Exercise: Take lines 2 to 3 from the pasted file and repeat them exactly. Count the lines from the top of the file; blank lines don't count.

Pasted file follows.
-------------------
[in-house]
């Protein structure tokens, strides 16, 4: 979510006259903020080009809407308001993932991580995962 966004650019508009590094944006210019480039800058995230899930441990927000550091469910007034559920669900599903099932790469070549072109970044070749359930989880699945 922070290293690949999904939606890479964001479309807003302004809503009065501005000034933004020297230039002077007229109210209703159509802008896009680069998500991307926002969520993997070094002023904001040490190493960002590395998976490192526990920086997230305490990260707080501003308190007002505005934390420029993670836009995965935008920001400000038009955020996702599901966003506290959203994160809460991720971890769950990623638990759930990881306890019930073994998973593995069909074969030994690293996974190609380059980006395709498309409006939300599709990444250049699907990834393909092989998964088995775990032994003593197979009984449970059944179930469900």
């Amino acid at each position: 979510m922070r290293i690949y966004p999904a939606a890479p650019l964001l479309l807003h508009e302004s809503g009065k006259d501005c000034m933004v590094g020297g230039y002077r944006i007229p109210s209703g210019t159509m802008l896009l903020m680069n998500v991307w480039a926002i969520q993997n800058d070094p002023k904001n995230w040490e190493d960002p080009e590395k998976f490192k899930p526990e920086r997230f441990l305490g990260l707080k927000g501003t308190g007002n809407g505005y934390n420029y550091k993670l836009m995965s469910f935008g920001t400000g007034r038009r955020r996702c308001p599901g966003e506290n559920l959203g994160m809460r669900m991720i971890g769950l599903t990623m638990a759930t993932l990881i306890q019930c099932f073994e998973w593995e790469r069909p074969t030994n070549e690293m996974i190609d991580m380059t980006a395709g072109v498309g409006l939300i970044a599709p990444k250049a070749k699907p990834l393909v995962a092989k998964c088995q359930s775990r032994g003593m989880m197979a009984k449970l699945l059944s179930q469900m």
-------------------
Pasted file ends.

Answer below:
């Protein structure tokens, strides 16, 4: 979510006259903020080009809407308001993932991580995962 966004650019508009590094944006210019480039800058995230899930441990927000550091469910007034559920669900599903099932790469070549072109970044070749359930989880699945 922070290293690949999904939606890479964001479309807003302004809503009065501005000034933004020297230039002077007229109210209703159509802008896009680069998500991307926002969520993997070094002023904001040490190493960002590395998976490192526990920086997230305490990260707080501003308190007002505005934390420029993670836009995965935008920001400000038009955020996702599901966003506290959203994160809460991720971890769950990623638990759930990881306890019930073994998973593995069909074969030994690293996974190609380059980006395709498309409006939300599709990444250049699907990834393909092989998964088995775990032994003593197979009984449970059944179930469900």
């Amino acid at each position: 979510m922070r290293i690949y966004p999904a939606a890479p650019l964001l479309l807003h508009e302004s809503g009065k006259d501005c000034m933004v590094g020297g230039y002077r944006i007229p109210s209703g210019t159509m802008l896009l903020m680069n998500v991307w480039a926002i969520q993997n800058d070094p002023k904001n995230w040490e190493d960002p080009e590395k998976f490192k899930p526990e920086r997230f441990l305490g990260l707080k927000g501003t308190g007002n809407g505005y934390n420029y550091k993670l836009m995965s469910f935008g920001t400000g007034r038009r955020r996702c308001p599901g966003e506290n559920l959203g994160m809460r669900m991720i971890g769950l599903t990623m638990a759930t993932l990881i306890q019930c099932f073994e998973w593995e790469r069909p074969t030994n070549e690293m996974i190609d991580m380059t980006a395709g072109v498309g409006l939300i970044a599709p990444k250049a070749k699907p990834l393909v995962a092989k998964c088995q359930s775990r032994g003593m989880m197979a009984k449970l699945l059944s179930q469900m």